Thursday, November 24, 2005

Dirac eigenvalues

In a recent talk entitled "Fun with Dirac eigenvalues", Michael Creutz discusses some issues arising in the study of the Dirac spectrum. The discussion involves a number of deceptively simple arguments on a rather complicated matter, and you should read it (and think about it) for yourself. The chiral condensate and the Banks-Casher relation, in particular, are discussed in a way that is obviously intended to first confuse, then astonish and finally enlighten the reader. Other points which I never thought about before are how the number of flavours influences the density of low-lying eigenvalues via the effects of the high eigenvalues on the gauge fields, and why topologically non-trivial configurations' contributions to correlation functions can be a problem in numerical simulations.

The discussion is kept in the context of the overlap operator, which makes sense for an analytical discussion of chiral properties. For an investigation of many of these issues in the context of the more widely used staggered quarks, see this paper by members of the HPQCD and UKQCD collaborations, where they show that, with improvement, staggered quarks exhibit all the properties expected of the Dirac spectrum, including obeying the Atiyah-Singer index theorem.

Sunday, November 20, 2005

Comment spam

After removing all the comment spam that had accumulated on this blog (one post had received 83 spam comments!), I feel I need a little amusement. So let me for a moment entertain the thought that all this spam wasn't posted by mindless bots, but was manually produced by actual human individuals responding to the article in question.

First conclusion: the literacy crisis is far worse than anybody is willing to admit! I mean, if somebody replies to "This is just a test of my new gnome blogger app" with "great post, keep up the good work," they either have a very warped sense of humor, or their reading comprehension caps out at two-word sentences, to say nothing of the poor people who seem to read messages about cheap mortgages, anatomical "enhancements" or cracked software downloads into this blog, and whose problems might require the attention of not just an elementary school teacher, but also that of a clinical psychologist.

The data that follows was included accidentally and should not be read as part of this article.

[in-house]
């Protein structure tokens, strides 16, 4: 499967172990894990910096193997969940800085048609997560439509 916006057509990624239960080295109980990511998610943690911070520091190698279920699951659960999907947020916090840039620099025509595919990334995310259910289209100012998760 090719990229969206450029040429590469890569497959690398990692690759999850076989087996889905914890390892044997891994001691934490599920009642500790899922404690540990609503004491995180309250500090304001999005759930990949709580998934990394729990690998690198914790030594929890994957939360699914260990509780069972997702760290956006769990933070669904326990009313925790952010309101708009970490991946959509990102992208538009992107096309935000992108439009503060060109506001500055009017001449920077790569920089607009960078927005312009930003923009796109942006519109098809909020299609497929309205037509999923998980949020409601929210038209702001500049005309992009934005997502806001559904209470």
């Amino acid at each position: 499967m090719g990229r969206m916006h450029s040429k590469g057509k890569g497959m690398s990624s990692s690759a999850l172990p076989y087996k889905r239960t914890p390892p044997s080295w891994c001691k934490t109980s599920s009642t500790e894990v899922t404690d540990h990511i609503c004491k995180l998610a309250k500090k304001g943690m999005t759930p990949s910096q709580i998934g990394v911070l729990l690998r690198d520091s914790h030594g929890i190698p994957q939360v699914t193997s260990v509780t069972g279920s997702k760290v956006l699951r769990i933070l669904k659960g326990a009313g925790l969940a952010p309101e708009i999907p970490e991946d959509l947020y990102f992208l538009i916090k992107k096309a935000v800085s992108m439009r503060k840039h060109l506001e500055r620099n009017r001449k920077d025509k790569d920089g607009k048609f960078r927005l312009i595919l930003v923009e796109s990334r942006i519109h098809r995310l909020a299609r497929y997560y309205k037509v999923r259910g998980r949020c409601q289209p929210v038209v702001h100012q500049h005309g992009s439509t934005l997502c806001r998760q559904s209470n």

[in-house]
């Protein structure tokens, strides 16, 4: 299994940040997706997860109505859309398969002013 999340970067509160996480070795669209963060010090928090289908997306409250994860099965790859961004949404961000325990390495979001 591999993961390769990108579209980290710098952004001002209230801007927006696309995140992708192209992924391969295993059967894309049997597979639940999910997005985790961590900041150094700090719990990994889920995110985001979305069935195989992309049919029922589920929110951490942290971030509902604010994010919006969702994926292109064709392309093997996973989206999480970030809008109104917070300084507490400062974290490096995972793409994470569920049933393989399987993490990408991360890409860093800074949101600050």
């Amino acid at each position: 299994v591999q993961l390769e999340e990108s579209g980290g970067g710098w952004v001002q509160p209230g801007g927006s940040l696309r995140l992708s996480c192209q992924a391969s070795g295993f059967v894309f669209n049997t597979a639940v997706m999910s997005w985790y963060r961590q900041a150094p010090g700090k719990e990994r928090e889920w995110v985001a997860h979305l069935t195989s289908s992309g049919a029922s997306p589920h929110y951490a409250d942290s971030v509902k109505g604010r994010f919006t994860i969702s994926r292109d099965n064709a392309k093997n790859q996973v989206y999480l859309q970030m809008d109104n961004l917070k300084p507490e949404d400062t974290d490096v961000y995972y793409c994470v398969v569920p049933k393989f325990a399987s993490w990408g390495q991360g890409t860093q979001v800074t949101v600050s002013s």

Second conclusion: some people seem to feel sexually excited by Lattice QCD! The number of self-professed "hot girls" offering themselves for dates and more in reply to posts about fermion discretization issues is truly staggering ... but Matthew is married, and I still have certain standards, which include requiring a basic command of orthography and punctuation (or at least the ability to use a spelling checker!) from any potential date. Sorry, girls!

Third conclusion: The world is even weirder than I thought. One comment advertised photography courses, and was kept entirely in Greek; numerous comments consisted of fairly random French words in alphabetical order; and one person repeatedly urged the world to visit his ##KEYWORD HERE## site (located at http://www.yoururlhere/). What is that supposed to tell us? (Other than that some people are too stupid even to spam - remember, we are pretending these comments were real!)